Another observation I have found is when I am triggered or relapsing, I don't feel the 'rush' I used to. I remember in the past, I would feel the tension/energy swimming around in the chest and almost a tingling sensation in the brain when I lapsed after a long period of time, like a mild MDMA high. This is something I do not seem to get anymore, even after a period of three weeks. The relapses of recent seem to be purely behaviour based as I am often bored even during it and I don't seem to get particularly strong erections during relapses even after a long time clean anymore.

I don't know if this is progress or that i'm finally so de-sensitized that not even P does it for me anymore. I hope it's the former or just a long, aggravated flatline but more often these days I feel I don't really know where I am really at on this journey.

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Re: Orbiters Journal of Recovery
« Reply #363 on: January 18, 2021, 06:59:56 PM »
It is day 2 for me today. I don't really know what to write in this journal entry today but I felt the need to come here and post something all the same.

My mood & energy is quite low as it usually is at this stage after a week of relapses.

Thoughts concerning the relative 'inertia' of my recovery have been weighing heavy on my mind. It has been so many years, so many people on these forums have come and gone, moved on to new stages in their life and i'm still here. I feel I have wasted so much time and squandered so much opportunity due to this addiction.

Am I serious about this? I FEEL i'm serious enough as i've devoted over 9 years of my life to recovering from this addiction but perhaps I am not. Am I simply not strong enough to meaningfully commit to this? Why after everything am I still here, still posting the same old thoughts and the same old story again and again?

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Re: Orbiters Journal of Recovery
« Reply #364 on: January 19, 2021, 12:22:33 AM »
Hey Orbiter,

It's right you being here. I was all alone when i worked my cycles of relapsing and rebooting. Some people are here in this forum, talking about whats going on with them and others keep it to themselfes.
This fight differs over every period. Maybe it's more difficult in the beginning and easier afterwards.
In the end there's only one way: stop PMO and get your own brain back.

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Orbiter

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Re: Orbiters Journal of Recovery
« Reply #365 on: January 19, 2021, 01:46:58 AM »
You're right. It's true we all have our circumstances and perhaps i'm somewhat projecting my insecurities of my current state of recovery onto this perceived success of others.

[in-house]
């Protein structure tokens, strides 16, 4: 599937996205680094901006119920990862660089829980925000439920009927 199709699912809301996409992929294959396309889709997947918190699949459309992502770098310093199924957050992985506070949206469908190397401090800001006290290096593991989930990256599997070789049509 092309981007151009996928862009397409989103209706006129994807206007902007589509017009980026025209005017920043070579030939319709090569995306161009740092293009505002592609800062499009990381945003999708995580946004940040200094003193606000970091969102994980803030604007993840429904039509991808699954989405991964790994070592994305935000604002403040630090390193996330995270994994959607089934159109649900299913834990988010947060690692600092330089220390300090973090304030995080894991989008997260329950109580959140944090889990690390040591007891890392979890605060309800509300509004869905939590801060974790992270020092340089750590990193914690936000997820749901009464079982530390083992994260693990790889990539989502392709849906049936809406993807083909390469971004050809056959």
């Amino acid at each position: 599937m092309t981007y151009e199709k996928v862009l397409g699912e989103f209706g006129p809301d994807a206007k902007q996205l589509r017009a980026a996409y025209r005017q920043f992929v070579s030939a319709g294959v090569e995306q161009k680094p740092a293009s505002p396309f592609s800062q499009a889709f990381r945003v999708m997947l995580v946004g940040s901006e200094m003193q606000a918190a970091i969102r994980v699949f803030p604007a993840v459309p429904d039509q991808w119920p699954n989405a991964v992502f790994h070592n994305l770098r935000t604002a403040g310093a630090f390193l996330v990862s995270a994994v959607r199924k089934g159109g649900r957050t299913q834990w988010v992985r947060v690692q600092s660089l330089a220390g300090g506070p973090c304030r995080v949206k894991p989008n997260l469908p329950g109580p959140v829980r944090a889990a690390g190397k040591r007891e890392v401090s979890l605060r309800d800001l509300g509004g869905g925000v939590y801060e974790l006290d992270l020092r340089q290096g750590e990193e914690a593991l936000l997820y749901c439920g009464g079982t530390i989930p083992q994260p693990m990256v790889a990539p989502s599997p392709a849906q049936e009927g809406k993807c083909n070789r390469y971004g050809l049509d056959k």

Thanks Imsor, I really needed that today.

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Re: Orbiters Journal of Recovery
« Reply #366 on: January 19, 2021, 10:14:37 AM »
Hey Orbiter,

Recovery from addiction is a different road for all of us.  Ask anyone who has gone through the process and they will tell you a similar story.  Most of us don't change right away.  It's a gradual change over time through patience, work, and dedication to being a better person.  After reading some of your journal I can tell you do want to change.  Finding those triggers and learning how to avoid them is the only way I've been successful in my own journey.  That or having some compensating measures like taking a cold shower and lifting weights ;)

Good luck, friend.  We're all rooting for you and want you to succeed.
It gets easier.  Every day it gets a little easier.  But you gotta do it every day - that's the hard part.  But it does get easier.

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Re: Orbiters Journal of Recovery
« Reply #367 on: January 19, 2021, 12:55:59 PM »
Hi, Orbiter.

These are very important questions you're asking yourself and your journal. The answers for which only you can provide, and the more deeper you ask, the more honest (to yourself) the answers will be.

Asking myself these kind of questions has helped the 'quality' of my own recovery efforts.

Be merciful to yourself overall, as to your journey. Heck, if I look at my journey as a whole, counting the times when I didn't even really try, it's about 28 years- almost 3 decades! So, how down should I be on myself? I can't condemn myself for the past, all I can do is be a better person today. But part of that better person is digging in, and seriously affecting my habits for the better.

(side note: my journey didn't have to take so long, had to find what works)

Good job!
« Last Edit: January 19, 2021, 12:59:33 PM by Phineas 808 »
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Orbiter

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Re: Orbiters Journal of Recovery
« Reply #368 on: January 19, 2021, 11:29:07 PM »
Thanks PDub and Phineas

You're right. There needs to be a measure of grace & self-forgiveness regardless of where I am in this journey. It is the opposite of progress/productivity to beat myself up over a relapse as that merely cements the cycle.

Today feels very similar to yesterday. Better days lie ahead though i'm sure.

Wishing you all well.

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Re: Orbiters Journal of Recovery
« Reply #369 on: January 22, 2021, 02:50:12 AM »
Was tired, got overwhelmed & relapsed. Sorry guys.

Back on the wagon...

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Re: Orbiters Journal of Recovery
« Reply #370 on: January 22, 2021, 10:54:07 AM »